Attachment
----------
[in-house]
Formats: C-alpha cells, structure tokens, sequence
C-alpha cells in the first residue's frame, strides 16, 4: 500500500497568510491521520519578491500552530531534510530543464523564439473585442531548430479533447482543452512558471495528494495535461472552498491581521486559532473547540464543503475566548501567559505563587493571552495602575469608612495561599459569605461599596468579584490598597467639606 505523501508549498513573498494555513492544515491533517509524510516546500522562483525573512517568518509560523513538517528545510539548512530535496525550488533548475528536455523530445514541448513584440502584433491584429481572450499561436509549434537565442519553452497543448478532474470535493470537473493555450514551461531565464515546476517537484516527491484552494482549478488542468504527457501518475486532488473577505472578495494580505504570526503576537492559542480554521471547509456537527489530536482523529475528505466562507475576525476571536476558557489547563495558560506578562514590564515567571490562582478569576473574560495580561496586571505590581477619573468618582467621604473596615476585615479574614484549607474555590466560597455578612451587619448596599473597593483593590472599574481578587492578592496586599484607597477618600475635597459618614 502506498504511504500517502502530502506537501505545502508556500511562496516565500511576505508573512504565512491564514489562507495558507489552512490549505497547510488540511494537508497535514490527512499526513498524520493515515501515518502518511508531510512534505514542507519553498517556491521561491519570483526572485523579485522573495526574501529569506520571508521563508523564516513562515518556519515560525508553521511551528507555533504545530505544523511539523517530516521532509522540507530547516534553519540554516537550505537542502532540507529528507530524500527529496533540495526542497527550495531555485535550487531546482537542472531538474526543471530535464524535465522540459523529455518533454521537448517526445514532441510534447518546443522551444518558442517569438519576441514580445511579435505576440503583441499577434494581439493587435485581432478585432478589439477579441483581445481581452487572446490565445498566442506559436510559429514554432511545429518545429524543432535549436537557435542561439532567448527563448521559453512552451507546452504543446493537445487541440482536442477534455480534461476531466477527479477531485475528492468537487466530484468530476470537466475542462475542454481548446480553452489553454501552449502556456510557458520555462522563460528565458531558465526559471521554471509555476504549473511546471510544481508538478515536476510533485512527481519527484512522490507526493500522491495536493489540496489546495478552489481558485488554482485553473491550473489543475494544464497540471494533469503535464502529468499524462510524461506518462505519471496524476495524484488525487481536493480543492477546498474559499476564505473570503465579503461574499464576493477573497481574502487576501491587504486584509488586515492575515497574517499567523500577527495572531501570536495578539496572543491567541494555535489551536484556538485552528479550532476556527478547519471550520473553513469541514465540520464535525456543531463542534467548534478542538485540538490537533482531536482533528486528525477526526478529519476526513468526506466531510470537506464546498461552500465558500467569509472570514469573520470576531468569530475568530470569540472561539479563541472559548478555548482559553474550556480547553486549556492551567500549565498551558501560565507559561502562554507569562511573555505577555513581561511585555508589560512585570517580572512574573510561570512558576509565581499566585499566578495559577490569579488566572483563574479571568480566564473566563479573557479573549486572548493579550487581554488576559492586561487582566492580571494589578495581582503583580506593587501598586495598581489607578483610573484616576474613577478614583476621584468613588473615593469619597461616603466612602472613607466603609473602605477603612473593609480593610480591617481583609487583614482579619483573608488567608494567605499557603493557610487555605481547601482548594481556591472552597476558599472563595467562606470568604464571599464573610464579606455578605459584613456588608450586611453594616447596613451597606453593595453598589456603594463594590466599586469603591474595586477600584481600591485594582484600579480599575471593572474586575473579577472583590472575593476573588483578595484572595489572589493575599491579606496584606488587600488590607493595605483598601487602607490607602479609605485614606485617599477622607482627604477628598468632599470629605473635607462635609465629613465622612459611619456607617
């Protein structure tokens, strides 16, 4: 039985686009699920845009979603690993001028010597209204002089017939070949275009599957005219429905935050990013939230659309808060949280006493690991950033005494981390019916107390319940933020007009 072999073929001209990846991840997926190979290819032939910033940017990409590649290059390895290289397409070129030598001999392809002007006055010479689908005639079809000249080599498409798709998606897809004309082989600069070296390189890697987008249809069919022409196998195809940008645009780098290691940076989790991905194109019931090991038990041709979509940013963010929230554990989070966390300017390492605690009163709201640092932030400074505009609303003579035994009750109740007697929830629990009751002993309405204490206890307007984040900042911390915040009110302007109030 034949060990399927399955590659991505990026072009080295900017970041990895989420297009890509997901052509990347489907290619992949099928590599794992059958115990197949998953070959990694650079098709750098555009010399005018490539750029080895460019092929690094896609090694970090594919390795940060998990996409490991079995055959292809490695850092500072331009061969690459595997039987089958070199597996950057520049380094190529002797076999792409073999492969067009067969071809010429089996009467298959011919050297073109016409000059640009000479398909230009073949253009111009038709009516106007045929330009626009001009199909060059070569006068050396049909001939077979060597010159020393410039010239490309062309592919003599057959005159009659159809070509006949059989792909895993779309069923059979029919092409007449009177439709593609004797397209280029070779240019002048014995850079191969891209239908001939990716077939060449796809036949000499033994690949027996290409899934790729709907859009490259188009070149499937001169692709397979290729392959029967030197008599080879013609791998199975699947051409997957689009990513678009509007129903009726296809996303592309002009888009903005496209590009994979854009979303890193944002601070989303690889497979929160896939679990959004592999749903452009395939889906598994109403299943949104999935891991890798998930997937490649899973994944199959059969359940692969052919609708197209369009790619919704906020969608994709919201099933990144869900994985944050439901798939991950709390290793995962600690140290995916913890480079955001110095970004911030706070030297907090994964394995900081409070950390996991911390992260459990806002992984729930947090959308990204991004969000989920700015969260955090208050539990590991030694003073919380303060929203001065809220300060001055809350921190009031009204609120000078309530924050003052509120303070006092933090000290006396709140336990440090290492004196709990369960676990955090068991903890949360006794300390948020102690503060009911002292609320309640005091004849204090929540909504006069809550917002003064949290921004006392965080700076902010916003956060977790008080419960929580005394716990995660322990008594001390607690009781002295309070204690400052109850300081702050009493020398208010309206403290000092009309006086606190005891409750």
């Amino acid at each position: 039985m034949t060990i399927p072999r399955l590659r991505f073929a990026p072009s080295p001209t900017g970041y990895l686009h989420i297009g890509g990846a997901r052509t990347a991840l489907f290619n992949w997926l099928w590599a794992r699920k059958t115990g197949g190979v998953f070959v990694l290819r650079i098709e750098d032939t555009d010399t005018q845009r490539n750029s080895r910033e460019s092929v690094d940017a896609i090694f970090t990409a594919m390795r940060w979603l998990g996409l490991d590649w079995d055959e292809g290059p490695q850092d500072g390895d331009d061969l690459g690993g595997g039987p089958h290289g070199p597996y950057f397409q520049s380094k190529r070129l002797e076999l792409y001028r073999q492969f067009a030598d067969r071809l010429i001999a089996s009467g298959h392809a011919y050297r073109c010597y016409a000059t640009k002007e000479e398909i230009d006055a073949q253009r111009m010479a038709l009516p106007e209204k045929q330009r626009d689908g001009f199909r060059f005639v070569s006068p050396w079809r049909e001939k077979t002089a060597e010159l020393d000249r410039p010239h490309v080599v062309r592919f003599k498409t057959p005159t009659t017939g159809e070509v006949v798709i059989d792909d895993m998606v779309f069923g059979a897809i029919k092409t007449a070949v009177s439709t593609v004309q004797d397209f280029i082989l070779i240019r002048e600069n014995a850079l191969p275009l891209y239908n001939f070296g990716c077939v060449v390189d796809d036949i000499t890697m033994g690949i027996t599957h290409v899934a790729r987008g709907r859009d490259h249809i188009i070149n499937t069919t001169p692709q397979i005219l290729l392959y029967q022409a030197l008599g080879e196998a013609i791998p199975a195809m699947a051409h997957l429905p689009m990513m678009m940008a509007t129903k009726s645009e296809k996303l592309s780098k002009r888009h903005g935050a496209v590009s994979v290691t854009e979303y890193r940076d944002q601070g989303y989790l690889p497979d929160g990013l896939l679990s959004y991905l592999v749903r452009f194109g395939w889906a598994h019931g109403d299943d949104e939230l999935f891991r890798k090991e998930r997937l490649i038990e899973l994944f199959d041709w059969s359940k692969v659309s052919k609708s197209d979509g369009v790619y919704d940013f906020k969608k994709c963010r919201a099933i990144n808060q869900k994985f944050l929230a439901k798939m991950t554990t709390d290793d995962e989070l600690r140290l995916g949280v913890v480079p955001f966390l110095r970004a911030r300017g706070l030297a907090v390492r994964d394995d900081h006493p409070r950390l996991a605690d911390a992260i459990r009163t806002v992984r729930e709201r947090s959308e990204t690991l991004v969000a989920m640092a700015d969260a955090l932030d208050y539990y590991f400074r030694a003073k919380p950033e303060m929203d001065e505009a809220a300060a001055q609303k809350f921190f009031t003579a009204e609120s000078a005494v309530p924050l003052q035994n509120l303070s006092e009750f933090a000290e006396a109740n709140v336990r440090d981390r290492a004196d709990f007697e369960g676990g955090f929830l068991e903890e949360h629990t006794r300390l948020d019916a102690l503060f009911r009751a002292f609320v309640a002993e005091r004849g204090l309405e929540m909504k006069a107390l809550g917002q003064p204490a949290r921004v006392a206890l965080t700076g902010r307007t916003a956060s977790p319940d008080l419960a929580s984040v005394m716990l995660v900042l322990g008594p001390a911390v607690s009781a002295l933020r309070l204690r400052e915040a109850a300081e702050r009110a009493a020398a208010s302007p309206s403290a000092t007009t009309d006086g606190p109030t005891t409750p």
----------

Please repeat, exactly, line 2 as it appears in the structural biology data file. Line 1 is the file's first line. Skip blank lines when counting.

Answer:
Formats: C-alpha cells, structure tokens, sequence